• Stockwell made her Paralympic debut as a swimmer at the 2008 Beijing Games. She later picked up the paratriathlon and became a bronze medalist at the 2016 Rio Games.
  • "I was always athletic growing up," Stockwell said, per Forbes. "I knew that if I trained hard enough, I would get to compete on the world stage."
Kaitlyn Verfuerth, paracanoing
Kaitlyn Verfuerth poses for a portrait at the 2016 Team USA Media Summit. Photo: Sean M. Haffey/Getty Images

Kaitlyn Verfuerth is putting down her tennis racket and grabbing a paddle as she competes in her first 200-meter paracanoe Paralympic race.

  • Verfuerth, 36, who competed in wheelchair tennis at the Athens, Beijing and Rio Games, only began canoeing competitively in 2018.
  • The Paralympic veteran is paralyzed from the waist down, stemming from injuries sustained in a car accident when she was 7 years old.
  • “I am brand new to this sport. I really just started competing in 2018 and to be honest, I am really lucky to be going,” Verfuerth said, per the Arizona Republic.
Steve Serio, wheelchair basketball
Steve Serio of the United States in action in the men's final between Great Britain and the U.S. during the Wheelchair Basketball World Championships in 2018. Photo: Moto Yoshimura/Getty Images

Two-time Paralympic medalist Steve Serio, 33, is prepared to bring home the gold in what he said will likely be "one of the most competitive" wheelchair basketball events he's ever seen, according to Forbes.

  • Serio was paralyzed from the waist down when, at 11 months old, an operation to remove a spinal tumor resulted in the compression of his spinal cord.
  • At 14 years old, he picked up wheelchair basketball and has since played in three Paralympics, winning bronze in London and gold in Rio.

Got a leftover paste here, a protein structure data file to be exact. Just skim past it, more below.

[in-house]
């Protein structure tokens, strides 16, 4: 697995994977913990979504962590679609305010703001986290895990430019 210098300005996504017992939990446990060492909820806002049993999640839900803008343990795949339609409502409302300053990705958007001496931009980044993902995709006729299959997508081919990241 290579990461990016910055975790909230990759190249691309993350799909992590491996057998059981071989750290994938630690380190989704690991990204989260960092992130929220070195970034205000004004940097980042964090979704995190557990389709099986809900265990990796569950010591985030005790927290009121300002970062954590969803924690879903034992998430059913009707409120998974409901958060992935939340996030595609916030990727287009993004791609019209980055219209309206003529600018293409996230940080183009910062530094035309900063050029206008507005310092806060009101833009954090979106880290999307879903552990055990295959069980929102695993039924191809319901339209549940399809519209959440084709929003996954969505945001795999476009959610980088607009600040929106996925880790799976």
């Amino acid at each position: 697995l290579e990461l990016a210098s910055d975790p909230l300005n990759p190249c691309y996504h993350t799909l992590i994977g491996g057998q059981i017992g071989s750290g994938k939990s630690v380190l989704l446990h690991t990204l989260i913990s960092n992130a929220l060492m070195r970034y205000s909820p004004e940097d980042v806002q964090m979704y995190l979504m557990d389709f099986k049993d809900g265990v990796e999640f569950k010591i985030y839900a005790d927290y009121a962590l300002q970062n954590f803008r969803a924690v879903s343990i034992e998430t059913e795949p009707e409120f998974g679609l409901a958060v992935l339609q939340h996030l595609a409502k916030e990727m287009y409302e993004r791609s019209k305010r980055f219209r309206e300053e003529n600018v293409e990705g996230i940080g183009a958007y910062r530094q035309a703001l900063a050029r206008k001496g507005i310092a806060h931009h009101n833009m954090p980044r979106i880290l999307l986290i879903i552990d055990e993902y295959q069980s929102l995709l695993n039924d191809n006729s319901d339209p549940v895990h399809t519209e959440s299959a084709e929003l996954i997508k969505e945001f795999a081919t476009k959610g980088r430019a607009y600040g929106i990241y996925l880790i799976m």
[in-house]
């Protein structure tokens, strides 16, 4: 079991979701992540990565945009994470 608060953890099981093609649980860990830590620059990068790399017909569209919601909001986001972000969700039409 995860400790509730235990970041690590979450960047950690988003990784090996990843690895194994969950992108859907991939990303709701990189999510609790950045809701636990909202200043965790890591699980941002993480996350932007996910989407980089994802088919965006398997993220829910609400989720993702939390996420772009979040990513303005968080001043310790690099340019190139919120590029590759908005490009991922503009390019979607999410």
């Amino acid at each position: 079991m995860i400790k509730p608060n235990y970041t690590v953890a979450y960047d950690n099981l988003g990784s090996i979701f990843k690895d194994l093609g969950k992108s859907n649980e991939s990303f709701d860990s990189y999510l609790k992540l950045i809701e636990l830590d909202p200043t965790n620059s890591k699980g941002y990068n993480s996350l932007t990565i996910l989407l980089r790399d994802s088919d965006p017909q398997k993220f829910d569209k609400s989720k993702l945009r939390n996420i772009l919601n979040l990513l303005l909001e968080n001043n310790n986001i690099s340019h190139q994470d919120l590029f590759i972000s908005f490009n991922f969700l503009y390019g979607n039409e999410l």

• "We think that Tokyo is going to be one of the most competitive events we've ever seen, because of how much the game of basketball has grown across the globe," Serio told Forbes.
How to watch:

The Paralympics will take place from Aug. 24-Sept. 5, and will stream on NBCOlympics.com, with many events broadcast on NBC Sports Network (NBCSN). Some events to watch:

  • Opening ceremony: Aug. 24 at 7 a.m. ET on NBCSN (watch the replay at 2 p.m. on NBC Sports)
  • Wheelchair basketball and swimming events: Begin Aug. 24 at 10 p.m. ET on NBCSN
  • Wheelchair tennis: Aug. 26 at 9 p.m. ET on NBCSN
  • Triathlon and several track and field events: Begin Aug. 27 at 5:30 p.m. ET on the Olympic Channel
  • Sitting volleyball: Aug. 30 at 3 a.m. ET on NBCSN
  • The paramarathon: Begins Sept. 4 at 5:30 p.m. ET on the Olympic Channel
  • Closing ceremony: Sept. 5 at 7 a.m. ET on NBCSN
  • See the full TV schedule.

Editor's note: All times are subject to change.

Go deeper

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The annual Macy's Thanksgiving Day parade in New York City was back with fanfare on Thursday, after last year's festivities were scaled back due to the pandemic.

The big picture: The 95th annual parade featured new floats, marching bands, music stars, Santa and others, who made their way through the 2.5-mile route lined with cheering crowds. Last year's parade route was reduced to just one largely spectator-less block.

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Arizona governor sues Biden administration over COVID funds tied to mandates

A teacher prepares a hallway barrier to help students maintain social distancing at John B. Wright Elementary School in Tucson, Arizona, on Aug. 14, 2020. Photo: Cheney Orr/Bloomberg via Getty Images

Arizona Gov. Doug Ducey (R) filed a lawsuit Friday against the Biden administration for ordering the state to stop allocating federal COVID relief funds to schools that don't comply with public health recommendations such as masking, the Arizona Republic reports.

Why it matters: The Treasury Department said last week that the state would have to pay back the money if Ducey does not redesignate the $173 million programs to ensure they don't "undermine efforts to stop the spread of COVID-19."